Diageo is the latest luxury-goods company to try experiential marketing in China, where many newly affluent consumers are unfamiliar with the heritage of Western brands and want guidance on how to appreciate unfamiliar foreign products.
In the view of the global beverage giant, single malt whiskeys fall into this category. Earlier this year, Diageo opened the first Johnnie Walker House outside Scotland in Sinan Mansions, a chic nightspot district in Shanghai.
The three-story restored house, which has the feel of a private residence, is managed by Singaporean Lawrence Law, brand director for engagement marketing in China for Johnnie Walker at Moet Hennessy Diageo (MHD), the distributor in China. Johnnie Walker is the country's No. 2 whiskey, after Pernod's Chivas Regal.
"We want to build a Scotch whiskey culture in China, [particularly among] stylish, progressive, sophisticated entrepreneurs," Mr. Law said this week on "Thoughtful China," an online marketing-affairs talk show produced in Shanghai (see video below).
For now, entry to the Johnnie Walker House is limited to ultrarich businessmen and their well-heeled adult children; celebrities, such as actors Chen Kun and Xia Yu, and film director Peter Chan; and local trendsetters.
Those who receive a coveted invitation are offered a unique, one-on-one chance to learn about Scotch whiskey. On the ground floor, which features a scale model of a Scottish distillery, visitors are educated about raw materials: barley, water and peat. A sleek bar has been installed on the top floor. But the middle floor holds the real treasure.
An interactive sensory "blending table" in a semicircular room is lined with dozens of numbered -- but, importantly, unlabeled -- bottles of single malt Scotch. High-end liquor is often a status symbol in China, but Diageo wants future connoisseurs to indulge their palates rather than their desire to impress. When placed in the center of the display table, a digital code embedded in the bottom of the bottle initiates an electronic display with information about the contents, while simultaneous sampling illustrates the fundamental aromatic and tasting notes of Scotch whiskey.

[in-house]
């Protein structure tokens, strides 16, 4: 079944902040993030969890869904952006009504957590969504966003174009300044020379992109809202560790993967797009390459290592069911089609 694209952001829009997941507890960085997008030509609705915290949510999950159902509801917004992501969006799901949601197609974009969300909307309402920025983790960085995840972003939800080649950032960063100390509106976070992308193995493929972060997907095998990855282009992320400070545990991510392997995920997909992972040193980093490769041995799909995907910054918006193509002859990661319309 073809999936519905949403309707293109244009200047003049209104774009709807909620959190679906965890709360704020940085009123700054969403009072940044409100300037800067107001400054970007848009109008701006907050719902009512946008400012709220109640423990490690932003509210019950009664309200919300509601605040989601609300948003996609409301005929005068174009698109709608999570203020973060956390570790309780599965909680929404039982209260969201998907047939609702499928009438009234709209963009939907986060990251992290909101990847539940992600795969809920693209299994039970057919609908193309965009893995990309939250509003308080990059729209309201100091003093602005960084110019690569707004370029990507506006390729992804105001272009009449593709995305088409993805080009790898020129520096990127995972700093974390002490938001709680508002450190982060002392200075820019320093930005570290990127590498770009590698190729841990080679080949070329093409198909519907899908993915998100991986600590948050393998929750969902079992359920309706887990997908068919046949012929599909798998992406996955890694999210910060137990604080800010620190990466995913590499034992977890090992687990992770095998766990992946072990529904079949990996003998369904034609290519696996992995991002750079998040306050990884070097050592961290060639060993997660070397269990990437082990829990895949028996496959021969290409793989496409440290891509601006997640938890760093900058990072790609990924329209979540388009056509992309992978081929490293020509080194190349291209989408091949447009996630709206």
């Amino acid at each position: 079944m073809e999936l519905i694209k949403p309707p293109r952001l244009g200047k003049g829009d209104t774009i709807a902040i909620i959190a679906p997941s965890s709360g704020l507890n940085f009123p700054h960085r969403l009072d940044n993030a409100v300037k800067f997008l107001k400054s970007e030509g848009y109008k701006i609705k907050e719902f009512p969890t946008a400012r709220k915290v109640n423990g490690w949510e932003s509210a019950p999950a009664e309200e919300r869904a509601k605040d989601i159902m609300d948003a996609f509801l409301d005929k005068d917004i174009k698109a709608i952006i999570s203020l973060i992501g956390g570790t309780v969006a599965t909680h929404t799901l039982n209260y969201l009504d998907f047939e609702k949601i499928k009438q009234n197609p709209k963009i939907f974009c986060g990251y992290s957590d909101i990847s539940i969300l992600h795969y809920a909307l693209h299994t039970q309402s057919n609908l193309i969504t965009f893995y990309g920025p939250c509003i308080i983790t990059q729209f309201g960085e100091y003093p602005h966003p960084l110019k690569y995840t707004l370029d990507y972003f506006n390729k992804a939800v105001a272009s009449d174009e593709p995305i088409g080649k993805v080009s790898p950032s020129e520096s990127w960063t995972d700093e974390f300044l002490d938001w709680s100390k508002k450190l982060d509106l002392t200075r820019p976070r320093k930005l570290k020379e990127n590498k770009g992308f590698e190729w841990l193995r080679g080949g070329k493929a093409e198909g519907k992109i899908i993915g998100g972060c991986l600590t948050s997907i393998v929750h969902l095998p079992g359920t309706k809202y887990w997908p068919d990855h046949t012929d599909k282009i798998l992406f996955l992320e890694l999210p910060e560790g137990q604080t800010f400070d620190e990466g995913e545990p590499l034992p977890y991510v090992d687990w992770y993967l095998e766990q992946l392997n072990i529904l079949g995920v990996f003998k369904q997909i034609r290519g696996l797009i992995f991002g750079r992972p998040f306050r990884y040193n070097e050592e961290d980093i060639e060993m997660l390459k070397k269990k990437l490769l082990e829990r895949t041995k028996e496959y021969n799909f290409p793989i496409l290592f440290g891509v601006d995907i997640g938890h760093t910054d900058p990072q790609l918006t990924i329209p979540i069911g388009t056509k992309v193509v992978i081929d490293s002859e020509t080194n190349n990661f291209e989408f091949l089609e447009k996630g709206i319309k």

Whiskey is still relatively new to wealthy Chinese, who historically celebrated with local spirits like Baijiu, a white spirit distilled from rice, or with cognac. But it's catching on fast in a country where 20 million new consumers reach the legal drinking age each year.
Sales to China are up 35% this year. Greater whiskey consumption has led to an increased desire for information, which Diageo is happy to provide, said Mr. Law of MHD. "We look at what we call creating the new Chinese gentlemen. You can't just know wines, cognacs and Baijiu now. Knowing whiskey is important too."
Diageo's companions on experiential marketing projects in China include luxury marketers of Swiss watches, fine wines, jewelry and fashion.
"Experience does matter a lot for the luxury consumers because they need to feel the brand. It's very important for them to understand the culture of the brand and believe in what the brand is selling them," said Elan Shou, senior VP and managing director-China at Ruder Finn.
In other examples, a Home of Alfred Dunhill store was established in a restored neoclassical villa in Shanghai several years ago, and Hermes-owned Shang Xia celebrated its one-year anniversary in September.
Cartier has held classic-jewelry exhibits in China, and Giorgio Armani has opened Armani bars. L'Oreal created an online social network, Rose Beauty, around its Lancome brand to offer advice beyond skin care and cosmetics.
Diageo "has been extremely astute" by making Bartle Bogle Hegarty's global "Keep Walking" tagline for Johnnie Walker relevant for the Chinese, said Charles de Brabant, Asia director at Saint Pierre, Brabant, Li & Associates. "But one of the things that brands need to think about [is ], 'What do I want to give these people over and above selling them my product?' You have to lock into the lifestyle of those people [and find out] what is important to them," he added
"Lots of shoppers, especially outside of the tier-one cities, are new to luxury brands and easily scared away," said P.T. Black, Thoughtful China's senior creative director.
"Brands talk about the education of the customer, but education goes both ways," Mr. Black said. "It's all well and good to talk about a great wine vintage, but will it go with Cantonese or Shanghainese food? Which pen makes the right gift for what level of business partner? What's the right purse to buy for a wife? What's the right purse to buy for a not-wife?"
Normandy Madden is senior VP-content development, Asia/Pacific at Thoughtful China, and Ad Age 's former Asia Editor. See earlier episodes of Thoughtful China at www.thoughtfulchina.com.